KENTUCKY, Badminton, Luhmuhlen, Burghley, Pau - events that are becoming customary for Huddersfield’s world no 1 Oliver Townend.
On the back of a best ever year, the aims for 2019 are surprisingly simple - to get himself in the best shape possible for eventing’s biggest prizes.
Yet no matter how common outings at five-star level become, the 36-year-old will never forget that ultimately he is still fulfilling a childhood dream.
Townend has been at the top of his sport for the past decade yet it still speaks volumes that the Yorkshireman admits 2018 was his best ever year.
Must be some going for an eventer who won both Badminton and Burghley en route to becoming world number one back in 2009.
But ten years later, the former Salendine Nook High School pupil is back ranked the best in the world following a year that featured a first and seventh at Kentucky plus runners-up berths at both Badminton and Burghley.
Staggeringly, only a married couple from New Zealand have prevented the Yorkshireman from entering 2019 having won four CCI five-stars in the space of 12 months.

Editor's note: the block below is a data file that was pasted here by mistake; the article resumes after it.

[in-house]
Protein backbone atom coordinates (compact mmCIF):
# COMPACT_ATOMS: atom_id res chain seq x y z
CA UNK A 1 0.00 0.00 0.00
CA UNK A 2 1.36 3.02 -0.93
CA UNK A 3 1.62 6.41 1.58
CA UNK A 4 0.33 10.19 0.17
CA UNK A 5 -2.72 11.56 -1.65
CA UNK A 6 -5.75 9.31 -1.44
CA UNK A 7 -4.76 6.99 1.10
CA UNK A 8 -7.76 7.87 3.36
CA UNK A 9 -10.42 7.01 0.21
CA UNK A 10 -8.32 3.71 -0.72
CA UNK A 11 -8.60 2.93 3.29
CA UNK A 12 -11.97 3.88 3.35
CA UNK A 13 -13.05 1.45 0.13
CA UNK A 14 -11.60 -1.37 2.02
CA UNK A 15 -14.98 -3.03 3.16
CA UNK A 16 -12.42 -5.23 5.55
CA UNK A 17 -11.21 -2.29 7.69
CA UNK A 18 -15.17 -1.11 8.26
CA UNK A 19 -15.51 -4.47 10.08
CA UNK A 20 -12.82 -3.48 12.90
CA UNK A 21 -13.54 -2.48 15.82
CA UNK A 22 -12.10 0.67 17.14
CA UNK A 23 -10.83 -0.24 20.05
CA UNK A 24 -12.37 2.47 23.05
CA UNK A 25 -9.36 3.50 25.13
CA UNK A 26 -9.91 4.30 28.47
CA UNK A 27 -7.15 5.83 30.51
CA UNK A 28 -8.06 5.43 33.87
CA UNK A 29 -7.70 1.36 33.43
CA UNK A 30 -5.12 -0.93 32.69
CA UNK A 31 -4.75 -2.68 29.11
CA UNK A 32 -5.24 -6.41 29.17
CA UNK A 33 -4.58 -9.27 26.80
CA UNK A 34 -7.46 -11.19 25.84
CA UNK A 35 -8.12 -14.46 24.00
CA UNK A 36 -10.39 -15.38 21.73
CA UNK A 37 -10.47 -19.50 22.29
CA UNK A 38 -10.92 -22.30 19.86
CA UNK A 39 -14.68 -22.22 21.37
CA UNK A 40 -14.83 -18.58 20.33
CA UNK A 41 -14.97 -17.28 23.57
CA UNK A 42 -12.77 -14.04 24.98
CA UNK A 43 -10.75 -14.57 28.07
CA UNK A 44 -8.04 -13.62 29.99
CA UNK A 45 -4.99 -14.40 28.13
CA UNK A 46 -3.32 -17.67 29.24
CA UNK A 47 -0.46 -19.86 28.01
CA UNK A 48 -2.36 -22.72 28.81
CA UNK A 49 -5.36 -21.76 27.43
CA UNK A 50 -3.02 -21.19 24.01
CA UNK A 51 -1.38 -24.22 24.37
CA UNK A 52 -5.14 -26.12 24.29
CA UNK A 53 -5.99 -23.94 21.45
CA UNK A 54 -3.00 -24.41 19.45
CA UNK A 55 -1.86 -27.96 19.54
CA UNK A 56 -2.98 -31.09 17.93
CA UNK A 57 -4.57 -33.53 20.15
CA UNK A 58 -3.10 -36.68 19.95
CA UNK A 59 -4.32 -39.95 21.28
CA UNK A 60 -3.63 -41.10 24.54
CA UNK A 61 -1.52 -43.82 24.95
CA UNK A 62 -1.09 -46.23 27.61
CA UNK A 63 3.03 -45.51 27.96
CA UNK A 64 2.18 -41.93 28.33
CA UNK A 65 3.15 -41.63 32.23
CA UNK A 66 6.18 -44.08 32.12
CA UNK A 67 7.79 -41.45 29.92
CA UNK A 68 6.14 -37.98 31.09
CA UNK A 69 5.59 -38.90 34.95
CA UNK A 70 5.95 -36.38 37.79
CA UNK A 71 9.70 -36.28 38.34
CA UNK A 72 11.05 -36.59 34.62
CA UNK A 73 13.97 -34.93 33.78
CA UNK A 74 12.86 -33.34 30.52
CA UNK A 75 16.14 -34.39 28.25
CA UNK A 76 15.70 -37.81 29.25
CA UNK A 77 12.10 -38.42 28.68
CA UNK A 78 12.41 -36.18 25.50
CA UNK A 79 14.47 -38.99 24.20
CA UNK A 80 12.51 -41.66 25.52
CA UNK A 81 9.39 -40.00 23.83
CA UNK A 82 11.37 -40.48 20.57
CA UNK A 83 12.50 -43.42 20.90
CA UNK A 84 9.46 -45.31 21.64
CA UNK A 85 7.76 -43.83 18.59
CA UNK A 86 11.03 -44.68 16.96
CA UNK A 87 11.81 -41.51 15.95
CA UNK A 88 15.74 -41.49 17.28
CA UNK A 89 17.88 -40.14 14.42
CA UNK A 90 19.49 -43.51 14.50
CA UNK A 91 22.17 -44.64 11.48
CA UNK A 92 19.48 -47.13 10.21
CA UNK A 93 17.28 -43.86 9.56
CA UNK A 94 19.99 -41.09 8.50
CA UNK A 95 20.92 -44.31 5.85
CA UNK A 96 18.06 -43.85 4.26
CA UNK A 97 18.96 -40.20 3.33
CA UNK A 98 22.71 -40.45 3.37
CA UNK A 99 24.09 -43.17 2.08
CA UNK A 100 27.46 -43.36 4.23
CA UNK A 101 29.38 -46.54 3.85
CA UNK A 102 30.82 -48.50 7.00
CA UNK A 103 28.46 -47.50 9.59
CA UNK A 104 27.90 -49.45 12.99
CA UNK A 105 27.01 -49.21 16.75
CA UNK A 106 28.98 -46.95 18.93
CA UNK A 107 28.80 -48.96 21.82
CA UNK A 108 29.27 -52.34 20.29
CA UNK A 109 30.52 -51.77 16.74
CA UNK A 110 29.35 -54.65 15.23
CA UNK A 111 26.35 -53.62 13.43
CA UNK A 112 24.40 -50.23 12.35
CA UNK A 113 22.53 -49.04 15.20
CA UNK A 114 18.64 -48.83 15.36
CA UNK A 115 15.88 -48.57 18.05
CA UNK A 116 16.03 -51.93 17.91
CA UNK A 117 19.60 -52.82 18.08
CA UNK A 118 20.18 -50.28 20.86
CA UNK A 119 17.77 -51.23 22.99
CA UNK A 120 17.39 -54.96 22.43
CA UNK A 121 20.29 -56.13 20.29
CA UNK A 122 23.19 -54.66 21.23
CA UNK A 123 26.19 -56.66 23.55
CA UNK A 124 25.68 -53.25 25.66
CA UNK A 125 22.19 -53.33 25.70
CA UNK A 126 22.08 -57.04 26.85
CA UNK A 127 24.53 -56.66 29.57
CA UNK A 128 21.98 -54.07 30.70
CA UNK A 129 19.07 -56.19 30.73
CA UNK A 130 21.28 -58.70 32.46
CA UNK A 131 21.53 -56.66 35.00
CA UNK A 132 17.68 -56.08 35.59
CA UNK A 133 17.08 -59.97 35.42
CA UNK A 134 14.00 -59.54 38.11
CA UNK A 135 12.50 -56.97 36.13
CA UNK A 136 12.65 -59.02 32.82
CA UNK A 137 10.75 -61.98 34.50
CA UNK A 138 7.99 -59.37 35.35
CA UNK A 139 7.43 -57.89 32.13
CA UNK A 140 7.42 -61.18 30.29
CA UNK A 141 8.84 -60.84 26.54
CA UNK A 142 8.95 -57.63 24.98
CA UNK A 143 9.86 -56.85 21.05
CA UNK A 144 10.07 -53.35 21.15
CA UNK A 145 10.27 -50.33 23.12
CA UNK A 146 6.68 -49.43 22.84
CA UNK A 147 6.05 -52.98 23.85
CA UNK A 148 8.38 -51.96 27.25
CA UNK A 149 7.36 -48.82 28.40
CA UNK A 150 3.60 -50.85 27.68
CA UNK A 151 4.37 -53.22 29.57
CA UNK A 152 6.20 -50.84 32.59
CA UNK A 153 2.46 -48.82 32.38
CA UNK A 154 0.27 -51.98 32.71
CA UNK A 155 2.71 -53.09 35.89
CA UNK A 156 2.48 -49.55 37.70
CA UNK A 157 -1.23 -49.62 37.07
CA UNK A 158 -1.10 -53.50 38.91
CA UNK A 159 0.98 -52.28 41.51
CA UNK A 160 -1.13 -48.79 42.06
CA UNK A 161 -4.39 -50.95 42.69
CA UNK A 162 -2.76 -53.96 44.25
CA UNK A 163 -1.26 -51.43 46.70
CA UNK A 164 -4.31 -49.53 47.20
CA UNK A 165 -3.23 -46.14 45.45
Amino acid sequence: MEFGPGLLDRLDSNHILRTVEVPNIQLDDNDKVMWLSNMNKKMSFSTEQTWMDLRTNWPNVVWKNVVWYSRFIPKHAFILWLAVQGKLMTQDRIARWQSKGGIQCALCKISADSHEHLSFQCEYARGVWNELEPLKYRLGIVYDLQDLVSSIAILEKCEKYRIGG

Seven months after winning the 2017 Land Rover Burghley Horse Trials on Ballaghmor Class, Townend set himself up for a tilt at becoming only the third rider in history to win eventing’s most lucrative prize – the Rolex Grand Slam - by then winning the Kentucky Three-Day Event in Lexington the following April on Cooley Master Class with MHS King Joules also seventh.
Townend was then agonisingly denied the Grand Slam by New Zealand’s Jonelle Price who savoured victory at the following week’s Badminton International as Townend and Cooley SRS finished second with Ballaghmor Class fifth.
There was then widespread shock around the eventing world as Townend was somehow overlooked by selectors for a place on the GB team at last summer’s World Equestrian Games.
But the show went on and incredibly only Jonelle Price’s husband Tim then denied Townend another five-star victory at October’s Burghley Horse Trials with Ballaghmor Class second behind Price on Ringwood Sky Boy.